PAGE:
“It’s a shocking statistic,” Watson said.

As it heads into its next five years, the Michigan Good Food Fund is shifting to a relationship-driven model with small businesses rather than a transactional one to help ensure small businesses have the support they need to grow.

The fund’s partners also plan to introduce new products and expand the offering of others. And they will put as much as half of their resources behind Black- and Brown-owned businesses, Watson said.

“While we’ve done some transactions and we’ve provided a lot of (technical assistance), we will do more as a portion of the work we do over the next five years.”

Focus on relationships

The Michigan Good Food Fund, a $30 million public-private loan fund, launched in 2015 to provide financing and business assistance to entrepreneurs engaged in food production, distribution, processing, marketing and retail projects in underserved communities across the state.

It began with four partners: Capital Impact Partners, Fair Food Network, Michigan State University Center for Regional Food Systems and W.K. Kellogg Foundation, with initial funding from the Kresge Foundation, Max M. & Marjorie S. Fisher Foundation, Northern Trust Corp. and the federal Healthy Food Financing Initiative.

Over the past five years, the fund has invested $17 million, providing support to over 300 Michigan food businesses that have created or retained more than 1,000 jobs, according to a new report. Of those, 53 percent were owned by people of color, and 52 percent were led by women.

Going forward, it will seek to expand its relationships with the companies it supports, Watson said. As it takes on administration of the fund this month from Capital Impact Partners, the Fair Food Network will coordinate resources the Good Food Fund partners can provide to better support healthy food entrepreneurs.

“That’s a shift; it’s more about growing and cultivating business than just focusing on the near-term transaction,” Watson said.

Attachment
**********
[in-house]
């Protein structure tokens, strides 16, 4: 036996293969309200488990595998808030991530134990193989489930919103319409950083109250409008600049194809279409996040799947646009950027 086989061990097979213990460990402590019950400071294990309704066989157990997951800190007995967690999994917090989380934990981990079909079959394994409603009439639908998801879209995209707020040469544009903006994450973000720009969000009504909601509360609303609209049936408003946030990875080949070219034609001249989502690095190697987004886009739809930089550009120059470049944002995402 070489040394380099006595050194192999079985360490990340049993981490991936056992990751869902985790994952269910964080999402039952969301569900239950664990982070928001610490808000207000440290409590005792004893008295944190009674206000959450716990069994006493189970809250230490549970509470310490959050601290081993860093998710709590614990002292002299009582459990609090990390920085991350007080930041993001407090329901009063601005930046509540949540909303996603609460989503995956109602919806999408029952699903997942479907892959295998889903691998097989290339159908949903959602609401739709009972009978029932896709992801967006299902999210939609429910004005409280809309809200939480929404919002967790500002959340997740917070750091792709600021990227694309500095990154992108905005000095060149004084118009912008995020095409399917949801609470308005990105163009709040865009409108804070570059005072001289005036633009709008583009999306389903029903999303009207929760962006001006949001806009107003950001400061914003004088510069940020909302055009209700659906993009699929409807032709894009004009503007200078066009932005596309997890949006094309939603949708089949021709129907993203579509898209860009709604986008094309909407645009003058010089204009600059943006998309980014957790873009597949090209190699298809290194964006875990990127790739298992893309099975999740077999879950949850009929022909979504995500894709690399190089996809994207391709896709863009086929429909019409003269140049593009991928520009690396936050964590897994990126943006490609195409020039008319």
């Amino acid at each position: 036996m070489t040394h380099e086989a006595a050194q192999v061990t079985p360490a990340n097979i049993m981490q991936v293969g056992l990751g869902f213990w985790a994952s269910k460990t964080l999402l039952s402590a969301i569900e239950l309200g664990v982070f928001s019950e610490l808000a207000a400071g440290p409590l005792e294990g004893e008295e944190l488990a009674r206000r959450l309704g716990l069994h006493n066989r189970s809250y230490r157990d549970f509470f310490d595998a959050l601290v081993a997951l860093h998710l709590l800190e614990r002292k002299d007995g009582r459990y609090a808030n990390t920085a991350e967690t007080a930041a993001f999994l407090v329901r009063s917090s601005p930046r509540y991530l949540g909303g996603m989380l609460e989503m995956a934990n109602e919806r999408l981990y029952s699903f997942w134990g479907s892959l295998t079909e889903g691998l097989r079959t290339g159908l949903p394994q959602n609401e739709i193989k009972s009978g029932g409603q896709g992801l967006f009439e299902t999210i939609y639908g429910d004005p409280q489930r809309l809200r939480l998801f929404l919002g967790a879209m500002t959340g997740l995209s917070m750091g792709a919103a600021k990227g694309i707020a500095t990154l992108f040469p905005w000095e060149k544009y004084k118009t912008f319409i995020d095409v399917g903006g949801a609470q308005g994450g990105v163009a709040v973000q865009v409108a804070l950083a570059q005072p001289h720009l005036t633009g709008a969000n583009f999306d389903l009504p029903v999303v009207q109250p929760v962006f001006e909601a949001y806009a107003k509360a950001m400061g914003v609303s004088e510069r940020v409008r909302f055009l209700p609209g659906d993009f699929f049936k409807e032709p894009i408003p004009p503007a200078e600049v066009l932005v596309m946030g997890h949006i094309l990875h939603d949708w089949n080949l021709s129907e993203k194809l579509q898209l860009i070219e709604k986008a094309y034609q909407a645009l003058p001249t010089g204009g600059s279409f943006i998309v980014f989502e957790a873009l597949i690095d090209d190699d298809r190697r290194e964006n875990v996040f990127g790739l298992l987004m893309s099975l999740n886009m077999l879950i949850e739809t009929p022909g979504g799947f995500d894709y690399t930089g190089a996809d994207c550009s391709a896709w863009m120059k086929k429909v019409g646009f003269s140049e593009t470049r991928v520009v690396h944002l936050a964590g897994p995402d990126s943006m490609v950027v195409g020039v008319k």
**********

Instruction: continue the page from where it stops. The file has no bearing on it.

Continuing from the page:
With that approach, the fund will be able to offer companies additional support as they grow, increasing the chances they will succeed over time, he said.

“I think we all realize it does take an ecosystem to support any entrepreneur,” but the approach will be particularly helpful to Black- and Brown-owned companies that traditionally struggle to get follow-on capital, Watson said.

New and expanded products

At the same time, the Michigan Good Food Fund will expand its support for healthy food businesses in underserved areas by expanding what it can offer companies, Watson said.

It will continue making grants and expand microloans and lines of credit, while adding loan guarantees, convertible securities/debt and mission-related private equity (from investors interested in supporting efforts such as those tied to social determinants of health, the environment and social justice) to its offerings.

“We all know we need to lean in this direction, but this is the design year of what do we do differently,” Watson said.

The fund plans to put in place systems to measure the outcomes of the relationship-driven strategy, he said.

“It won’t just be how many loans or grants we gave. It will be what happened to the business over five years.”

First published by Crain’s Detroit Business on February 14, 2021.